Few Homeowners Helped by Obama Making Home Affordable Program

Obama’s Making Home Affordable Program helps few homeowners find permanent solutions because banks profit from foreclosure. Homeowners should not give up.

Many people believe that President Obama’s Making Home Affordable Program (HAMP) is helping fewer homeowners than originally hoped. According to Ariana Eunjung Cha and Dina ElBoghdady in the January 13, 2019 article "Mortgage Investors Ramping up the Pressure on Big Banks", early in 2009 the Treasury Department announced that the Making Home Affordable Program would help three to four million homeowners reduce their monthly payments to an affordable level; however, "through the end of November [2010], fewer than 550,000 permanent loan modifications had begun, the GAO [Government Accountability Office] said."
Cha and ElBoghdady go on to state that the GAO also reported that "the number of started trial modifications declined from about 118,000 in December 2009 to about 31,000 in November [2010], and fewer than half of the modifications begun on a trial basis have led to permanent modifications."

Few Permanent Making Home Affordable Programs

Even though many homeowners are put into trial Making Home Affordable Programs, thousands of homeowners complain that a few months after making reduced monthly mortgage payments their banks avoid permanent loan modifications. By now, it’s no secret that home loan servicers are making money on foreclosures rather than approving home loan modifications.

A report published in in the October 20, 2009 article "Banks Really Do Prefer Foreclosure" by the National Consumer Law Center states there is no mystery to why loan servicers avoid modifying troubled mortgages. Servicers are not losing money on foreclosures, so they don’t have any incentive to help homeowners stay in their homes through the HAMP program. In almost every case the loan servicer does not own the loan. Instead, investors lose their money, and homeowners lose their homes.

Loan Modification Complaints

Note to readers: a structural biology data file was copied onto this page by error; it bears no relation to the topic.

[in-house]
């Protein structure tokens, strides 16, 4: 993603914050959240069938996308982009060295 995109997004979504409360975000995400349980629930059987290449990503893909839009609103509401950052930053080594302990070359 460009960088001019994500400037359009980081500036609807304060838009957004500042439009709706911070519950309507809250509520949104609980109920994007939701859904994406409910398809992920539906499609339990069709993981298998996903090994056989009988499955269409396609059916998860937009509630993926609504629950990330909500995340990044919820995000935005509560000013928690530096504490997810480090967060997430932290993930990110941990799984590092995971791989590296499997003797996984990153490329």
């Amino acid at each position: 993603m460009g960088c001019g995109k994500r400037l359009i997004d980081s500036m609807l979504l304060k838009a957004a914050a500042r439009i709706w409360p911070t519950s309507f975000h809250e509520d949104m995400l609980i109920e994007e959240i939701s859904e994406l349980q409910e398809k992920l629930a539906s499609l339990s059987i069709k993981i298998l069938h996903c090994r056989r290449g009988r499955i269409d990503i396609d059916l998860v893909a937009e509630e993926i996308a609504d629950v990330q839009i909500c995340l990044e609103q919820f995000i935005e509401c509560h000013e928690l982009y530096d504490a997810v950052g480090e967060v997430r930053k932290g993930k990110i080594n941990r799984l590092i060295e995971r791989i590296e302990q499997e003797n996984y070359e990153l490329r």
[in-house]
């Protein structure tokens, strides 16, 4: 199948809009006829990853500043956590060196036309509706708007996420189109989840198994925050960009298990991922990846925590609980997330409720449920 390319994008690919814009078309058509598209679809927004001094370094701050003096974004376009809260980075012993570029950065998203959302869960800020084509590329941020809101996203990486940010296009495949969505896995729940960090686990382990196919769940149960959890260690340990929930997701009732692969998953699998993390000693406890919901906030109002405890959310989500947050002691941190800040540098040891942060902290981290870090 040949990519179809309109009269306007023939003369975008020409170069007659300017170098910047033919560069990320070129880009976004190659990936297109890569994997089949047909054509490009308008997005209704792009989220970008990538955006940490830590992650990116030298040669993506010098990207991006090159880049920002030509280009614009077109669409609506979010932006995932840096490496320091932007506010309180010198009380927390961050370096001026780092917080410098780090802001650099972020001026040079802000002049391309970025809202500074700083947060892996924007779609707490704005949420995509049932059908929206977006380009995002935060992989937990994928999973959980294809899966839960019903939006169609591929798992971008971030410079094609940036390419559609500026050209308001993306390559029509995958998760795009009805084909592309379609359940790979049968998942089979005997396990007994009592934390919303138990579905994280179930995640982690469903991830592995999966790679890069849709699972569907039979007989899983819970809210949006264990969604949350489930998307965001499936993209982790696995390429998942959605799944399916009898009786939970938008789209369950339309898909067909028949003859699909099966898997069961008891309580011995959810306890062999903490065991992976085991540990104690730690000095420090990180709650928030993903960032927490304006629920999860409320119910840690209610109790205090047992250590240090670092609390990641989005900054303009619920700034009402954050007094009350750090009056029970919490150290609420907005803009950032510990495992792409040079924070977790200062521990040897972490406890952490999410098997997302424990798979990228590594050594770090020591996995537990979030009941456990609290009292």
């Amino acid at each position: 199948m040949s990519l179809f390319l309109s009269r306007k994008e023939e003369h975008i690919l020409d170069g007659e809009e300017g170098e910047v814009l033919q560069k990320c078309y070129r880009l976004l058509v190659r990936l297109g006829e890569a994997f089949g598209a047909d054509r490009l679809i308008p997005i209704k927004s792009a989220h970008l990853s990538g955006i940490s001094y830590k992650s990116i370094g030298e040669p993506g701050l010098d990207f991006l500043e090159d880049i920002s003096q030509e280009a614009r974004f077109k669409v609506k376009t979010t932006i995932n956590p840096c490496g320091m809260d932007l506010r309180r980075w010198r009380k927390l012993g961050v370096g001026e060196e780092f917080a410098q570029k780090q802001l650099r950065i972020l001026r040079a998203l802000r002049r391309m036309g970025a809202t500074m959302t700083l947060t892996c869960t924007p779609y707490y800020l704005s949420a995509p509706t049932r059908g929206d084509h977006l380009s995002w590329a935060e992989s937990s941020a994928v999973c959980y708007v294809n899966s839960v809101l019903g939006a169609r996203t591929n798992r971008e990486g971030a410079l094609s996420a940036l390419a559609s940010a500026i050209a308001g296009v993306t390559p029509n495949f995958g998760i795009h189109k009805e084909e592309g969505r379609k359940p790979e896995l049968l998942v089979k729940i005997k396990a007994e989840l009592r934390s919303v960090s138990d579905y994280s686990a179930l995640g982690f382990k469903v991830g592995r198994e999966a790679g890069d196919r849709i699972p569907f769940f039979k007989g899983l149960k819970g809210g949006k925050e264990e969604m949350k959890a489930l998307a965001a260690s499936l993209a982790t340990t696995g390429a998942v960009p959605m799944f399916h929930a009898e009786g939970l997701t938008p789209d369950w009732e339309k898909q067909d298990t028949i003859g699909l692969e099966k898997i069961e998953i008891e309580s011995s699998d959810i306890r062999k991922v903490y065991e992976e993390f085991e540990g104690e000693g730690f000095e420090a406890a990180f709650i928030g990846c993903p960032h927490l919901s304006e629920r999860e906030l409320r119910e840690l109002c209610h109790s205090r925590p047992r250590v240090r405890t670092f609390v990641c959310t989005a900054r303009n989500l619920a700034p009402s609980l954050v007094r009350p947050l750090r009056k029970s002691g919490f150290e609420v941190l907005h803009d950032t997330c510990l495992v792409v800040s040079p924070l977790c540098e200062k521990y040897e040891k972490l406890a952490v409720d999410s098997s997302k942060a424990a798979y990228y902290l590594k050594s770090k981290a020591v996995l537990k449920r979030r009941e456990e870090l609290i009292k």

Homeowners who are tired of sending the same paperwork again and again and getting the runaround from their banks can complain about the home modification process. Contact the Office of the Controller, and file a complaint. Homeowners can also complain to their state’s Attorney General and Department of Consumer Affairs. Homeowners should not walk away from their home because the loan modification process is so frustrating. Banks are more than happy to see homeowners turn in the keys to their homes; then the banks make a nice profit.
According to Jan Falstad in the November 14, 2019 article titled "Foreclosure: The Right Questions", it’s a little-known secret that banks can foreclose on a home and get back as much as 85 percent in combined insurance and federal subsidies on their losses after selling a foreclosed home. Then the bank makes 10 percent selling the bad debt to a collection company, and it writes off another 35 percent of the loss on its taxes.

More on this topic

    Mortgage Loan Modification to Avoid Foreclosure

    Mortgage Complaints – Federal Loan Modification

    Help With Foreclosure – Government Aid Preventing Foreclosures

    NACA Home Save Program

    Thousands of homeowners have had help getting HAMP loan modifications approved with assistance from the Neighborhood Assistance Corporation of America (NACA). NACA is a non-profit, HUD certified counseling agency that advocates for homeowners attempting to secure home loan modifications.
    However, the odds for getting a loan modification approved through NACA, while higher than with most agencies, are overall still low. Homeowners complain that the paperwork process is arduous and time-consuming, even with the help of the NACA home save program. Many people who attend the NACA Save the Dream Tour leave with just a trial loan modification that never turns into a permanent loan modification.

    Forced Loan Modification Mediation

    In the December 30, 2019 article "States Try to Force Mortgage Workouts", Anthony Klan says that some states are forcing lenders and borrowers to attend mandatory mediation meetings to settle face to face instead of going to court. Klan writes, "The compulsory negotiations, assisted by a third-party mediator, are producing loan modifications and other settlements at substantially higher rates than voluntary-mediation programs that have been implemented in some states."
    According to Klan, twenty states currently offer some type of mediation for homeowners in foreclosure, but only three states and two cities make meetings mandatory. Fortunately, over 60 percent of homeowners who completed the mandatory mediation program have received permanent solutions that lowered their monthly mortgage payments, so they could afford to stay in their homes.

    Obama Home Affordable Program

    Still in the meantime, millions of Americans are leaving their homes because banks are neglecting to streamline the HAMP process and stop the paperwork madness. As long as banks can make a profit foreclosing on people’s homes, fewer and fewer homeowners will receive permanent solutions through the Obama Making Home Affordable Program.

    Cha, Ariana Eunjung and ElBoghdady, Dina, "Mortgage Investors Ramping up the Pressure on Big Banks", . January 13, 2011.Datko, Karen. "Banks Really Do Prefer Foreclosure." MSN Money. October 20, 2009.
    Falstad, Jan. "Foreclosure: The Right Questions." . November 14, 2010.Klan, Anthony. "States Try to Force Mortgage Workouts." December 30, 2010.

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